A shameful denial of the right to speak


We voted on the gun control bills on Monday and the bills now go back to the House, if they were amended in the Senate or, if unamended, they now go to the governor for his consideration.

For those who still want to make their views known before the bills are signed into law, you should contact your state representative and the governor.

I voted against all of them except the bill requiring some portion of training for a concealed carry weapon permit be taken in person, rather than solely online.

I have eight sheriffs in my district and, after talking with all but one, I felt that this bill has some merit. The Democratic bill sponsor of that particular bill repeatedly stated that she didn’t view her bill as being part of any package as she, too, didn’t support the House gun control bills.

The gun control bill package put forth in the past week, in the words of the sheriffs, does nothing to improve public safety and is, practically speaking, unenforceable. That didn’t prevent them from passing.

Any proposed bill that affects a constitutional right such as the right to keep and bear arms must be taken very seriously. We vote on over 600 bills a year and only a few are particularly memorable. These bills will impact citizens’ basic constitutional rights and I was grateful to have heard from so many of you, as it’s very important that you have followed what has gone on at the Capitol.

Especially since I urged people at the Durango and Cortez town hall meetings to come to the Capitol to testify on the gun control bills, I must apologize to those of you who traveled to Denver a week ago to do just that, but were denied that opportunity due to arbitrary limitations imposed by the Senate Democratic leadership. Quite frankly, that was shameful.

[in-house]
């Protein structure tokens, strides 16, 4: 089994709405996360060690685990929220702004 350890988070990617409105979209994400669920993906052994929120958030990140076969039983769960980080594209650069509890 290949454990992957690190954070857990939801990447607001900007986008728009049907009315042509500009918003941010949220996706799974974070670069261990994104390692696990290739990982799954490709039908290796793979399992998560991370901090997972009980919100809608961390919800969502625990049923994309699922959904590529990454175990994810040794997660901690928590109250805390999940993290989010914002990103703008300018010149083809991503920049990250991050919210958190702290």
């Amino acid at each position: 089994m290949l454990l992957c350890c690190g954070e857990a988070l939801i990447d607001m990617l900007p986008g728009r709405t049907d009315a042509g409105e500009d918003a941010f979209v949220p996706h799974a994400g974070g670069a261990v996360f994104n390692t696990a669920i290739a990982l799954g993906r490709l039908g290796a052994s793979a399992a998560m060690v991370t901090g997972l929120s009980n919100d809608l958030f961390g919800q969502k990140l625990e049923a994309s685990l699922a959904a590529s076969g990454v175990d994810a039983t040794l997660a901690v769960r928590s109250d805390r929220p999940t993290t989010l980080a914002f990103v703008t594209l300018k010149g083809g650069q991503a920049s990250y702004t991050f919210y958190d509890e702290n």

In seven years at the Capitol, I’ve never seen citizens denied the right to testify and made to choose between competing hearings on the same topic. That competing scheduling was not an accidental oversight, it was deliberate; I’m sorry and discouraged by the unjust treatment citizens received and it understandably contributes to the cynicism and distrust that people have in their elected officials.

In arriving at my votes cast on your behalf, I strongly considered the input from my district. The constituent input was striking both in quantity and content. Over 92 percent of those in touch with me opposed the bills and we heard from well over 500 constituents. I did my best to relate your reasons and personal stories to the rest of the senators, especially those who are unfamiliar with the rural and remote areas of the state.

However, I didn’t stop with sticking my finger in the air to see which way the wind blows in my district. I studied data (often conflicting), read relevant court decisions, attended debates, sat in on committee hearings to hear testimony and talked with those most knowledgeable as to the practical impacts of implementing the bills if passed. All of this led me to the votes I made on your behalf. There’s no pleasing everyone, but I stand by my votes and, again, I thank all of you who took the time to be in touch.